Egg Allergy

Eggs are one of the most common allergy-causing foods. Although egg allergy can affect adults, it's more common in children. Most children outgrow their egg allergy by the time they're 5 years old.

Allergic reactions usually occur a few minutes to a few hours after eating eggs or foods containing eggs. Signs and symptoms range from mild to severe and can include skin rashes, hives, vomiting or inflamed nasal passages. Rarely, egg allergy can cause anaphylaxis a severe, life-threatening reaction.

The key to preventing an allergic reaction if you or your child has an egg allergy is to know what you're eating so you can avoid eggs and foods that contain eggs. This can be a challenge, as eggs or egg products are a common food ingredient. If a mild allergic reaction occurs, over-the-counter antihistamine medications may help relieve symptoms. Anaphylaxis requires a shot of epinephrine and emergency medical treatment.
 

Symptoms

Egg allergy signs and symptoms differ from person to person and occur within a few minutes to a few hours after ingesting eggs. Signs and symptoms can include:

  • Skin inflammation or hives, the most common egg allergy reaction
  • Allergic asthma
  • Allergic nasal inflammation (rhinitis)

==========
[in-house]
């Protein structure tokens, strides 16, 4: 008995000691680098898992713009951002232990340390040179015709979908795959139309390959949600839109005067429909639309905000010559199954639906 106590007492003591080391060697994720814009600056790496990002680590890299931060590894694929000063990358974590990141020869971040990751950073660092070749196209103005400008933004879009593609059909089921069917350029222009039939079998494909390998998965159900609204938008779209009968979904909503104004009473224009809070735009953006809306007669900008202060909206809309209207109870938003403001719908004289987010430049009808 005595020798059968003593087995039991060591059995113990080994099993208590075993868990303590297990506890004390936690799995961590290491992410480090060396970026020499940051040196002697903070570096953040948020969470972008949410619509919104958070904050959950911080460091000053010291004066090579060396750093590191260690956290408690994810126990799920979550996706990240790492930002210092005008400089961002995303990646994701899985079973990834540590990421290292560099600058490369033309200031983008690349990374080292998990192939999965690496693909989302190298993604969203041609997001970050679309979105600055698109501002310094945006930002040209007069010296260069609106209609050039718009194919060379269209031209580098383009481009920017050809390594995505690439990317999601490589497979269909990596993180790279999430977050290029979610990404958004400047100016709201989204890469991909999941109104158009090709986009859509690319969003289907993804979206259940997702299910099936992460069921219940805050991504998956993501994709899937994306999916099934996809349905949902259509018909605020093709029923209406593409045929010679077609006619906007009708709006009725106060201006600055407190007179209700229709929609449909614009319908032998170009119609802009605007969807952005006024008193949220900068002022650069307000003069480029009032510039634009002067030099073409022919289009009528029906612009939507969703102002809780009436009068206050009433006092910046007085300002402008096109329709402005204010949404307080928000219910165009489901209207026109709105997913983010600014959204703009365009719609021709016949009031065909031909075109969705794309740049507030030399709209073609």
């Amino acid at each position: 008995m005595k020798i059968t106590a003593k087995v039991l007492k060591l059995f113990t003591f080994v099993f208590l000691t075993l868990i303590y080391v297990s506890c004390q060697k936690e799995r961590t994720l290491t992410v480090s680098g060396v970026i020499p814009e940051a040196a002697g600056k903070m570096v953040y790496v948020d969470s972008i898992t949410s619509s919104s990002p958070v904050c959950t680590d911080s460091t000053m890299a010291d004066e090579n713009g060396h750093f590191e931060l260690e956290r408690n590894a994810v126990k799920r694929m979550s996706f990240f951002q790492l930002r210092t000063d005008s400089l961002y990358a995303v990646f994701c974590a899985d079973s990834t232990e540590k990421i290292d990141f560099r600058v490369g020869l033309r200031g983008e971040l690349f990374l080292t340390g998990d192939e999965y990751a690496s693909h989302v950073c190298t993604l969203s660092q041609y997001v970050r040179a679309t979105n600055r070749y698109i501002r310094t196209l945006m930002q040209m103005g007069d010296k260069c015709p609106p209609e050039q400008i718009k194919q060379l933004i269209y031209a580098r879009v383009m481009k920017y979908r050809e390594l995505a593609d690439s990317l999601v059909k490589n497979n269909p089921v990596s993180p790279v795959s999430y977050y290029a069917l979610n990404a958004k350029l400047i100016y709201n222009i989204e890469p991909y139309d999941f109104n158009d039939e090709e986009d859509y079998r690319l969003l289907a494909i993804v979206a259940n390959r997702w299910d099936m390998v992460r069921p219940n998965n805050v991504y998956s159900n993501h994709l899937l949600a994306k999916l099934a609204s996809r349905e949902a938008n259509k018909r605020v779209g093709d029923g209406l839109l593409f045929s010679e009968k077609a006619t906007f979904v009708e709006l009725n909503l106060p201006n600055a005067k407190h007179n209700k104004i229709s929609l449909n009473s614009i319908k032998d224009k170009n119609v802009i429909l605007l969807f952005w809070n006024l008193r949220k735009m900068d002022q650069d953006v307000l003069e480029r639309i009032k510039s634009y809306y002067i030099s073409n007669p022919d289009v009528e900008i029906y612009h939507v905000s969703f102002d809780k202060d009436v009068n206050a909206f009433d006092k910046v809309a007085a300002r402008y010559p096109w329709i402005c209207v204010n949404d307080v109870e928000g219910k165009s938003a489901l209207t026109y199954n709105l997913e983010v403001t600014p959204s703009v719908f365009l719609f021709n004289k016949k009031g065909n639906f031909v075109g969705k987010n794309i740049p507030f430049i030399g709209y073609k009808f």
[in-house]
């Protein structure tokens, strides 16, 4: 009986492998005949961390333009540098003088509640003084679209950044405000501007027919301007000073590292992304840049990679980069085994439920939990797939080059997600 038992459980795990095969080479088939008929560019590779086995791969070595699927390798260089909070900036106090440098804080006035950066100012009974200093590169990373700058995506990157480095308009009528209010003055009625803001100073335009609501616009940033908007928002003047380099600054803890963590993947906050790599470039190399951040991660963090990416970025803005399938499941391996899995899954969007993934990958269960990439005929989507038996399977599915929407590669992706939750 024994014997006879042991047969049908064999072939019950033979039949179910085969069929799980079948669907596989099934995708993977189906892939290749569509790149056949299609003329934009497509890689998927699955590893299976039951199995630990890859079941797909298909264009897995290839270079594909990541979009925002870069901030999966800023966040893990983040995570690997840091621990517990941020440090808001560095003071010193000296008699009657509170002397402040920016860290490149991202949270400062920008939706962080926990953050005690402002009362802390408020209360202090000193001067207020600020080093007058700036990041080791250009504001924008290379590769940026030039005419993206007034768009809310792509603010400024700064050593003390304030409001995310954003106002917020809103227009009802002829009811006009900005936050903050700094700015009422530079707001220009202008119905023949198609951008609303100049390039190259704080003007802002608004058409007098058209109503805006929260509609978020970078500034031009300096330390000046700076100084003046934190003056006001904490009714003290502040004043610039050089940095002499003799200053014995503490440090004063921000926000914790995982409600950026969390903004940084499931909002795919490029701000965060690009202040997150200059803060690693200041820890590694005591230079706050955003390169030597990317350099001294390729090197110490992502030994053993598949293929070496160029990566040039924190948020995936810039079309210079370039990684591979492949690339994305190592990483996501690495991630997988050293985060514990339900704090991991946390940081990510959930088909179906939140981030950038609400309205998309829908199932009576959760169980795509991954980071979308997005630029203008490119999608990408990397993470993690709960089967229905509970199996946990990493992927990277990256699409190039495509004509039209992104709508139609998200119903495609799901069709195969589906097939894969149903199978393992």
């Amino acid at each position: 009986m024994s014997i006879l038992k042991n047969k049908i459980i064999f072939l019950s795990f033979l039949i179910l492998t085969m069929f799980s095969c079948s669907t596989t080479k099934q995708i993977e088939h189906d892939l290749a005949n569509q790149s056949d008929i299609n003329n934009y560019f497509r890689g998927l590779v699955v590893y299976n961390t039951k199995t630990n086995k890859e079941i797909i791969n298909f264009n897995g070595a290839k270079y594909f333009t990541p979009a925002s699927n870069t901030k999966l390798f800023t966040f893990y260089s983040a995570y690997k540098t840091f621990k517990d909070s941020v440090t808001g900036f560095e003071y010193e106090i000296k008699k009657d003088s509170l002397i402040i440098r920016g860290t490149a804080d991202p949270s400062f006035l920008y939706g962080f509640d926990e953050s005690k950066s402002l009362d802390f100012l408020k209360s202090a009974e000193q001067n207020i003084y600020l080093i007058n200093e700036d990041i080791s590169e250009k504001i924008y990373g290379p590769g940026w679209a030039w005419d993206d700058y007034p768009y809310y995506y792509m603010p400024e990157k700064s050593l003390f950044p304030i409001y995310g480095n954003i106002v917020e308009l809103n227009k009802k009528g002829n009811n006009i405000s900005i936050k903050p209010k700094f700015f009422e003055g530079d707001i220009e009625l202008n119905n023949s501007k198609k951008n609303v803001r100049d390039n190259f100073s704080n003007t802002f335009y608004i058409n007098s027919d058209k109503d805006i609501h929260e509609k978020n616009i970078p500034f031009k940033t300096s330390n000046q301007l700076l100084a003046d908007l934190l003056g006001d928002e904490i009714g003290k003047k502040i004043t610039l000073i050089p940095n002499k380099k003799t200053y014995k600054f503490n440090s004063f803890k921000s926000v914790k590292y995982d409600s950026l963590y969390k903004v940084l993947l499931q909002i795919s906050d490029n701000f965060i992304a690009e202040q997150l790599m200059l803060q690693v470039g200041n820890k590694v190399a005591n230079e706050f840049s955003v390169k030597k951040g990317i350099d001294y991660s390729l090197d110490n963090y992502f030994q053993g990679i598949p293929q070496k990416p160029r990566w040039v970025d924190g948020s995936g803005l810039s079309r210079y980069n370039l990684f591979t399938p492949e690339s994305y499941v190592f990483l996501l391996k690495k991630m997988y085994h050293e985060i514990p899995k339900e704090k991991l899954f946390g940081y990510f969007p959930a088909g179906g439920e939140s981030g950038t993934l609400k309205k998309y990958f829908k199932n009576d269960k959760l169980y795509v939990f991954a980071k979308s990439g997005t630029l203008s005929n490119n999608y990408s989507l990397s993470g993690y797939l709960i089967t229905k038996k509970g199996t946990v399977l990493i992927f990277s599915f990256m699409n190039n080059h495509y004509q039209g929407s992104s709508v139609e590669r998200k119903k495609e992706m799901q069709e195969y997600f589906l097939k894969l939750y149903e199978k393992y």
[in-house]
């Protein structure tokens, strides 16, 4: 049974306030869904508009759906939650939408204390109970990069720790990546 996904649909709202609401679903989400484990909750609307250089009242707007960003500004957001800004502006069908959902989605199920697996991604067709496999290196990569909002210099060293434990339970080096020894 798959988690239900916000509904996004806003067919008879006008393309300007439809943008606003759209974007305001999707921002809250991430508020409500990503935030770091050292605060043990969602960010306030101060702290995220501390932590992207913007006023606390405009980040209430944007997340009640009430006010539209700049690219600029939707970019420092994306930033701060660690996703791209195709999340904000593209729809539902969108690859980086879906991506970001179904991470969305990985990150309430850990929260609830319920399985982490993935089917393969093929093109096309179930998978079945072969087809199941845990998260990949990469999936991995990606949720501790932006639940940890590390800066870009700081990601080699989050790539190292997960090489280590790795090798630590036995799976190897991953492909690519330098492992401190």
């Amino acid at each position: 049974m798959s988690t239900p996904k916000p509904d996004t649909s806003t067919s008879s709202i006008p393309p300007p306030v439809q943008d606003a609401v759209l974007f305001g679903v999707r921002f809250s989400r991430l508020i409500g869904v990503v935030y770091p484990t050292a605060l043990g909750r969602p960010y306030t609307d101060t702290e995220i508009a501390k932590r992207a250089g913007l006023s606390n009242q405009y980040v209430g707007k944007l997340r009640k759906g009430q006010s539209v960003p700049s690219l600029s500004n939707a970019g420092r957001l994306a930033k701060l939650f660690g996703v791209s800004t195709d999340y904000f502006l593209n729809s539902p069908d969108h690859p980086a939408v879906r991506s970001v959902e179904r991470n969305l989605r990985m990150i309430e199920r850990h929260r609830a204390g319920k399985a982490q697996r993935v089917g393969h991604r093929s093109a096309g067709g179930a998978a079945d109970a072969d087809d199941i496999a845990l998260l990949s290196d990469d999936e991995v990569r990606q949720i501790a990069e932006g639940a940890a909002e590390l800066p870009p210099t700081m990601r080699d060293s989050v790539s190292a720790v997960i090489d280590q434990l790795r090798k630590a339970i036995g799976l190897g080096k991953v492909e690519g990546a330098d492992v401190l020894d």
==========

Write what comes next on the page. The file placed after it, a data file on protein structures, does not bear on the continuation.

• Gastrointestinal symptoms, such as cramps, nausea and vomiting

Anaphylaxis
Egg allergy can cause anaphylaxis, a life-threatening reaction that can block the airways and breathing. If you or your child has a reaction to eggs, tell your doctor about it no matter how mild the reaction may have been. Tests can help confirm an egg allergy, so you can take steps to avoid future and potentially worse reactions.

Anaphylaxis is a medical emergency and requires treatment with an epinephrine (adrenaline) shot and a trip to the emergency room. Signs and symptoms start soon after eating eggs and can include:

  • Constriction of airways, including a swollen throat or a lump in your throat that makes it difficult to breathe
  • Shock, with a severe drop in blood pressure
  • Rapid pulse
  • Dizziness, lightheadedness or loss of consciousness
 

What causes it?

All food allergies are caused by an immune system malfunction. Your immune system identifies certain egg proteins as harmful, triggering the production of immunoglobulin E (IgE) antibodies to neutralize the protein (allergen). The next time you come in contact with these proteins, these IgE antibodies recognize them and signal your immune system to release histamine and other chemicals. Histamine and other body chemicals cause a range of allergic signs and symptoms. Histamine is partly responsible for most allergic responses, including runny nose, itchy eyes, dry throat, rashes, hives, nausea, diarrhea, labored breathing and anaphylactic shock.

Both egg yolks and egg whites contain a number of proteins that can cause allergies, but allergy to egg white is more common. Some breast-fed infants have an allergic reaction to egg proteins in breast milk.

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